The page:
It’s hard to tell if it was worth it though. Most of the time, the big enemies drop a bunch of crafting materials and we have yet to figure out how to craft anything. The crafting materials take up a ton of space in your inventory too. Inventory is weight based, one of my least favorite inventory mechanics, and crafting materials weigh a lot. There doesn’t seem to be a way to throw them in storage either so I found myself constantly dropping 10-20 pounds of crafting mats every few fights.
Maybe we’ll find a use for them and I’ll regret it but I doubt that. They seem easy enough to come by.
Blaugust is in full swing as we enter week two. It’s been great to be able to come back to the blog and get so much writing in this month. As always, it’s a amazing to see so much content in my Feedly feed too.
Every year. I’ve always felt a few days of Blaugust makes me think more like a blogger. I come up with more ideas and think about things differently. Theres also that extra boost of motivation to post everyday. But writing every day and posting every day are two different things.
Writing is more or less the easy part given that I have some idea off what I want to say and enough tine to bang it out. Editing, finding pictures, adding/fixing links, and formating is a whole other ball game that sometimes takes longer than writing the actual post.
This past week has been so busy and I found myself struggling to get posts out on time. The posts went live, sometimes at the eleventh hour, but I’m not sure I was completely happy with how they turned out.
At the start of the month I had myself a nice 4 scheduled post buffer. It was nice to work on posts a few days out, polish them up, and put them out. These last few days writing and posting on the same day has not felt quite as enjoyable.
I’ve never been one to plan or work ahead. Usually I write when motivation strikes. Probably explains the sporatic posting I’ve done here over the years.However, I’m starting to think that if I’m going to get 31 posts out this month I’m going to have to give myself some more buffers. Baby Kluwes keeps my schedule just unpredictable enough that I should take advantage of writing when I can, aka at nap time or bed time, and write multiple posts in a day.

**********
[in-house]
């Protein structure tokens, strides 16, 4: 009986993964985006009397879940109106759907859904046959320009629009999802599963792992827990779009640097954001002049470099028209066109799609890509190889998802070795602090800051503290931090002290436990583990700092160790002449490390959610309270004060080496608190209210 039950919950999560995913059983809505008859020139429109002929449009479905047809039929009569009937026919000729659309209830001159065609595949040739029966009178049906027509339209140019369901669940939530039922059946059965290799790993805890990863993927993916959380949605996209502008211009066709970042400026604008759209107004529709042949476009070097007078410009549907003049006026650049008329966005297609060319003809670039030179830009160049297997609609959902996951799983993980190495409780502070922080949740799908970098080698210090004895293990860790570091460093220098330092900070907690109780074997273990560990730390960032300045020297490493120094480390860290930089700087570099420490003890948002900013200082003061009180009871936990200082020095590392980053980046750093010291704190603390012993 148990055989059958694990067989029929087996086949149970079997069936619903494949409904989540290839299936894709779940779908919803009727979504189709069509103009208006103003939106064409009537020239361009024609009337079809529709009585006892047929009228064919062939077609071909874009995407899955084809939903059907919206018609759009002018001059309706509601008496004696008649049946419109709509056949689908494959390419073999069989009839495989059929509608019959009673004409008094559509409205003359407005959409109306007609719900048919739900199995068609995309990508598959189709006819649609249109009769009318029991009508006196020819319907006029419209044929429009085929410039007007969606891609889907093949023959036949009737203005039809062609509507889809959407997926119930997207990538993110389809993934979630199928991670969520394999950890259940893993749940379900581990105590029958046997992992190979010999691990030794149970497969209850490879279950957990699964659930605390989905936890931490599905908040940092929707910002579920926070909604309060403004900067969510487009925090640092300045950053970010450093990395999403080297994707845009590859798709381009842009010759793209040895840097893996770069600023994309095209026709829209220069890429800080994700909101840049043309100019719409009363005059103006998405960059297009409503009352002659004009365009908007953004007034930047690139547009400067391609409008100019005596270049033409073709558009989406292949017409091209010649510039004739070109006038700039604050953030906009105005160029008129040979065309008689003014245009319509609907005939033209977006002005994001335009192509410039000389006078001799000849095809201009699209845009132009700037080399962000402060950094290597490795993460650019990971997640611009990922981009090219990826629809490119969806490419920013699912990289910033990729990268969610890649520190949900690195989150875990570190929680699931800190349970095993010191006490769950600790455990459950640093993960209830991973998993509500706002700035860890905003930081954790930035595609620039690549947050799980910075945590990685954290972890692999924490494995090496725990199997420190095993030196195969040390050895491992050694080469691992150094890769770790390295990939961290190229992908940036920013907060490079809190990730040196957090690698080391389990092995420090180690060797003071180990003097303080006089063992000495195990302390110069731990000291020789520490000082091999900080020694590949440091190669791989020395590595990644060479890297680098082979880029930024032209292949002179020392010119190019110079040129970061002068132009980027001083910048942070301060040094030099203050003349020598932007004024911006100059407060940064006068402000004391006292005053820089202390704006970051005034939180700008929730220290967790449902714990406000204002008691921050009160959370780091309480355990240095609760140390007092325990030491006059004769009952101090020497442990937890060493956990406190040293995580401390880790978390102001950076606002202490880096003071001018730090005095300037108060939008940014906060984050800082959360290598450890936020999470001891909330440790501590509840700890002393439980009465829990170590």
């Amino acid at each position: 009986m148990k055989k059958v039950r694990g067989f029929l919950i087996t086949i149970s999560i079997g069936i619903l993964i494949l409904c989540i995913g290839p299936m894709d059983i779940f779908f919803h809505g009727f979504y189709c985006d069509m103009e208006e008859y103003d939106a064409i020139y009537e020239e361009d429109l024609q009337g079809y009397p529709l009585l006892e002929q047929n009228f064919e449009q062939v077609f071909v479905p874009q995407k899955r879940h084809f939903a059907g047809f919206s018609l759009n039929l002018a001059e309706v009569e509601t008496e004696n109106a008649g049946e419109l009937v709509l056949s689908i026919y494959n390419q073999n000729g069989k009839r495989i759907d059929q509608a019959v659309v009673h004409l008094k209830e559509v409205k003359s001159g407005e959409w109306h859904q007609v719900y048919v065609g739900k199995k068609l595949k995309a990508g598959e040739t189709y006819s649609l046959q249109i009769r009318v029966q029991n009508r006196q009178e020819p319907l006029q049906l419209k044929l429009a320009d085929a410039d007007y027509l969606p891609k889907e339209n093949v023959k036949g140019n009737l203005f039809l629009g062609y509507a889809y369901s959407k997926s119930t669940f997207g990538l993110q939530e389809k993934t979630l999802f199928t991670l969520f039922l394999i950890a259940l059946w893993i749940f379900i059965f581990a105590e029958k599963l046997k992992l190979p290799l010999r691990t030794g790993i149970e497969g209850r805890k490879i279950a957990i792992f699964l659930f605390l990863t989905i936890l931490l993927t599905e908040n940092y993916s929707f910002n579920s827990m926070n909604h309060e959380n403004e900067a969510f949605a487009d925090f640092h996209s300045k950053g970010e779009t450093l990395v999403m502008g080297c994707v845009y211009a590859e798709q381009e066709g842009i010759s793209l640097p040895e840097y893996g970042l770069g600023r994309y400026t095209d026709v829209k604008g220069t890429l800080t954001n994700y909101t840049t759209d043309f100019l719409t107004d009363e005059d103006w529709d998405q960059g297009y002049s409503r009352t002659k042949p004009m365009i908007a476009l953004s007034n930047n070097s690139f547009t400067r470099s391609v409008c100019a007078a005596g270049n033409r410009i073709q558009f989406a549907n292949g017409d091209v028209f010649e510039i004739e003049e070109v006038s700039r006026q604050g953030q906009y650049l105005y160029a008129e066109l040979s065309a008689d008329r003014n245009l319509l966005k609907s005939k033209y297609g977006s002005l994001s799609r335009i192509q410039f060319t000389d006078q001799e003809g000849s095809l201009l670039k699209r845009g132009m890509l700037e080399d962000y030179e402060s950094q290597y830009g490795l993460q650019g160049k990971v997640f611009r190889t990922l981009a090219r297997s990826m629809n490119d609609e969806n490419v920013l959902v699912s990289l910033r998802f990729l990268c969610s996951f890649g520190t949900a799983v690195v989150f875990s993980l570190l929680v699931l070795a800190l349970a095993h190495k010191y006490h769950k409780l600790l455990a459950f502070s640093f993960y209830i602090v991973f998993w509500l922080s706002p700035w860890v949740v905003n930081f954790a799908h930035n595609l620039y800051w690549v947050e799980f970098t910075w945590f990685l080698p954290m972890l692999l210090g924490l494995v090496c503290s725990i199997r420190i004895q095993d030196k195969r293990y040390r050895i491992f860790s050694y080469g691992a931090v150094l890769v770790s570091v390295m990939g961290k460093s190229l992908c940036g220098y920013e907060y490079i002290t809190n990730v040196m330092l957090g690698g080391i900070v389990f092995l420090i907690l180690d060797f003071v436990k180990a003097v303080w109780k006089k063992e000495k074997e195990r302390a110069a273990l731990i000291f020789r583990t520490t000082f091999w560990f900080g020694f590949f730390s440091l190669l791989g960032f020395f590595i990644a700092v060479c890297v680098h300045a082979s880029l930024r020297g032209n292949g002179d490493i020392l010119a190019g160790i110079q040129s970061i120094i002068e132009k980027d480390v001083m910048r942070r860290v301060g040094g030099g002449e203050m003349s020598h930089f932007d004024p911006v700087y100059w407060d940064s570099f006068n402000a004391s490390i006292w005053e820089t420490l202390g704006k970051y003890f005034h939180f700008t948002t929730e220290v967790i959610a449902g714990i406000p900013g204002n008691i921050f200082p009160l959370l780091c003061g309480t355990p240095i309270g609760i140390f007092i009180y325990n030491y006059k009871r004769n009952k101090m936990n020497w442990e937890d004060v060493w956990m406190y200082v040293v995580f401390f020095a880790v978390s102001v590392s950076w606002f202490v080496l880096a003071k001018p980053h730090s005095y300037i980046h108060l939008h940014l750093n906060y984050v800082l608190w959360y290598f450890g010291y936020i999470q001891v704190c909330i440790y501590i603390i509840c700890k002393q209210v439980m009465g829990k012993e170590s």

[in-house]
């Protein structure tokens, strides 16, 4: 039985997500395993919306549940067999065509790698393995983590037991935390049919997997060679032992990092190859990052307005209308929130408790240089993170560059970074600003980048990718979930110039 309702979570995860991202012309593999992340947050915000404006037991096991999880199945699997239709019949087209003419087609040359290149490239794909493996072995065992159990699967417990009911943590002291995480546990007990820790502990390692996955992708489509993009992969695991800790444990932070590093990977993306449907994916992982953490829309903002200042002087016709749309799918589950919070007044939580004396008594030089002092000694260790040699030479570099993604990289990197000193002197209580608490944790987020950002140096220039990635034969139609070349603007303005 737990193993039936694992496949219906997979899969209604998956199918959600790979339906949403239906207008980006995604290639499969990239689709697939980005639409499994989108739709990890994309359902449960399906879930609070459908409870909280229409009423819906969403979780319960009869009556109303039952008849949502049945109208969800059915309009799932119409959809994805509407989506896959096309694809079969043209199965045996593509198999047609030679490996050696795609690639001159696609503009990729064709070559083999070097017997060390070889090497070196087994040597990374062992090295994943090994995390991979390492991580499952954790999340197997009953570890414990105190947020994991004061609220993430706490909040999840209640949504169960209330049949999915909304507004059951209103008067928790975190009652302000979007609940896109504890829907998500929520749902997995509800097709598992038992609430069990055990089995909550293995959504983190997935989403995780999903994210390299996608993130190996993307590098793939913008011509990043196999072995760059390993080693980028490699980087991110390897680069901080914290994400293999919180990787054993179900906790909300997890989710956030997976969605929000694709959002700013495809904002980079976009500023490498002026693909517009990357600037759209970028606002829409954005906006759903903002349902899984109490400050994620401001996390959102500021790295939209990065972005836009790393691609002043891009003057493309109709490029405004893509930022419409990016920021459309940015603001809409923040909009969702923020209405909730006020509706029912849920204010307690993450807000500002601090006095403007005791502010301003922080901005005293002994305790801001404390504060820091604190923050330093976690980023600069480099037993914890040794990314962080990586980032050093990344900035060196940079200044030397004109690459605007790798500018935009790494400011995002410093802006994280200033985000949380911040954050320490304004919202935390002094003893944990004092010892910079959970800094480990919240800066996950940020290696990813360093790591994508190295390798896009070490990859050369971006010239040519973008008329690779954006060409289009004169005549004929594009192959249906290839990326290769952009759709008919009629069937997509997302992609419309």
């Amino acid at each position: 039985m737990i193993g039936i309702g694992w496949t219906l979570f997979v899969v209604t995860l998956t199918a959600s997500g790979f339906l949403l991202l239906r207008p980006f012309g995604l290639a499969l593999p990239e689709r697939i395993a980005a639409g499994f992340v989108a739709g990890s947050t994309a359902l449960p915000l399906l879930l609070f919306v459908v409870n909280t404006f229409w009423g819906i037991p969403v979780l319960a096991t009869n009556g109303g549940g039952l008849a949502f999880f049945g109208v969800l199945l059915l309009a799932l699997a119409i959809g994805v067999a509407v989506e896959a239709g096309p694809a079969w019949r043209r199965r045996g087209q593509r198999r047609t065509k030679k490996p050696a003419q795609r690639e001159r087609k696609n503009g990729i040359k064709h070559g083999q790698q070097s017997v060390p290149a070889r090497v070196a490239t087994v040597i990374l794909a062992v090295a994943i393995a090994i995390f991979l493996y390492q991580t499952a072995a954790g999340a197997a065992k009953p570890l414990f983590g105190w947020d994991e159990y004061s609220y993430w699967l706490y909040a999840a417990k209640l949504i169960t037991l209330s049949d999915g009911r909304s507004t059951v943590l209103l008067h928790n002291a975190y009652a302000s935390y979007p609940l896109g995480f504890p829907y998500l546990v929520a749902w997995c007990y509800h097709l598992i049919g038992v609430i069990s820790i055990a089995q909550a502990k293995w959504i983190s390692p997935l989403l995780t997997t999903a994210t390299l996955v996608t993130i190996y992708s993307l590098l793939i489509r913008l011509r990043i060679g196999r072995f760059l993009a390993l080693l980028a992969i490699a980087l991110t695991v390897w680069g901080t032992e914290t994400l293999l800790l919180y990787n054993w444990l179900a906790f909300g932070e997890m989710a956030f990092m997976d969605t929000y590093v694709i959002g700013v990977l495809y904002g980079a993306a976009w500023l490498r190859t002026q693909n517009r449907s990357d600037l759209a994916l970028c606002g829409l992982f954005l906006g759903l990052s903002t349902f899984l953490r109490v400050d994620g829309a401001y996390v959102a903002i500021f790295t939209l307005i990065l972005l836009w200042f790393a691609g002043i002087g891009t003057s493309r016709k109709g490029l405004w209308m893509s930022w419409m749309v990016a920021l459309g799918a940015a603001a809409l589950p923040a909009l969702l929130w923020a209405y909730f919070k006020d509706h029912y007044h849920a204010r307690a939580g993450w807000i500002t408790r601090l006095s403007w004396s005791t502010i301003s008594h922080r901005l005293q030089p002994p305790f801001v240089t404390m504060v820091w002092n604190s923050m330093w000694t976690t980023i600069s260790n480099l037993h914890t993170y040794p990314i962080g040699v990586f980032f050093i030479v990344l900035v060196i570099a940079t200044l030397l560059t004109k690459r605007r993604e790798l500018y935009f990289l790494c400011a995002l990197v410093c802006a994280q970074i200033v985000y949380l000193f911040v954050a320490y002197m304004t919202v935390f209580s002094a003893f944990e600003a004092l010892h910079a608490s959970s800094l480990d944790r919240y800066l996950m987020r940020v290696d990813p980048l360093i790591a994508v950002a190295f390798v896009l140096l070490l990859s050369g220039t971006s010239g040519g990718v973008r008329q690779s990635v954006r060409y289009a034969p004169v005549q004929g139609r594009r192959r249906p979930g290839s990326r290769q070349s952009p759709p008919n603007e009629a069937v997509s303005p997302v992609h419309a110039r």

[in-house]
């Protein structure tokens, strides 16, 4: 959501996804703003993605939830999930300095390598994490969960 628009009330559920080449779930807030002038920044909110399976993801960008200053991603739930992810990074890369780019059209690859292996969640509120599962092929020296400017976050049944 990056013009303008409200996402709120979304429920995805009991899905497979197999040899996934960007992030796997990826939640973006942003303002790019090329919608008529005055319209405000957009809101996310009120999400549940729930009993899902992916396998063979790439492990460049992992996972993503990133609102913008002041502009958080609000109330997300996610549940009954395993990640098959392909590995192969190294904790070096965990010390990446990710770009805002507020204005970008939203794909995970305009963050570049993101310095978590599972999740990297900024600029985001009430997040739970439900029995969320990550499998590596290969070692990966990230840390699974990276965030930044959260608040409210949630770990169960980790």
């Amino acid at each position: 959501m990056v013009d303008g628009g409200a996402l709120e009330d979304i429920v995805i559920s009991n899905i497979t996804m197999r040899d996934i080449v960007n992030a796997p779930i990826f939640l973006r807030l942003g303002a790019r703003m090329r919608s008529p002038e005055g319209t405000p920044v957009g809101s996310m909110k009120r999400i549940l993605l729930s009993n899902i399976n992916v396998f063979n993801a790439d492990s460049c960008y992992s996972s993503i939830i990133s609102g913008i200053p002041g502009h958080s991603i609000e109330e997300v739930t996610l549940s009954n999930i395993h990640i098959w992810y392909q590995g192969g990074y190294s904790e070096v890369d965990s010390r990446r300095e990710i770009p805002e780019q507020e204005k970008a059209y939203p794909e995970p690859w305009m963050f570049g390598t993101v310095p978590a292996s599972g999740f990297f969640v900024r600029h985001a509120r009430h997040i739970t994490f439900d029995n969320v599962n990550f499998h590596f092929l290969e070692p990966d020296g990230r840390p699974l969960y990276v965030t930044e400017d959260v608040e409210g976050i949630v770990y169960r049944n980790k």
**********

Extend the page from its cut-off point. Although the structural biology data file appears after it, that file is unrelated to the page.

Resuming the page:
The inportant part here is the writing. If I can get some first drafts written I can do all the polishing and bloggy bits later or on the day of if need be. Of course, life just gets in the way sometimes and thats ok too.
Show Description: Mystical truck drivers. Robots gone haywire. Killer clown demons. And pie. So. Much. Pie. This quirky, darkly comic, Southwestern-flavored anthology brings you a new paranormal audio play every month. Sit back, open your ears, and hold on tight. Because you’re about to take a quick detour…through Uncanny County.
I’ve been digging through shows deep in my subscription list and trying to clean it up a bit. I’m constantly adding new podcasts as I hear about them but regularly only listen to the same handful. I blame the No Sleep Podcast for this…I’m still working my way through the three 3 season bundles I bought way back in 2019. I’m still only half way through season 9…
Uncanny County is one of those shows I’ve been staring at the thumbnail for years but never listened to. In fact, I think I heard about it through the No Sleep Podcast. At the time, it sounded right up my alley but never made it to the player
This week, I decided to finally press play and binged the whole first season.
Uncanny County is a horror anthology podcast. It’s more light-hearted than most horror anthologies out there. It reminds me of the Twilight Zone mixed with a bit of Goosebumps and sprinkle of dark humor on top. Each episode is voiced by a full cast and takes place somewhere in the county. The voice cast is small so you’ll hear the same people playing different characters throughout the season but they do a great job with it. With an average episode runtime of 30 minutes it’s easy to get through an episode or two while running errands or doing chores around the house.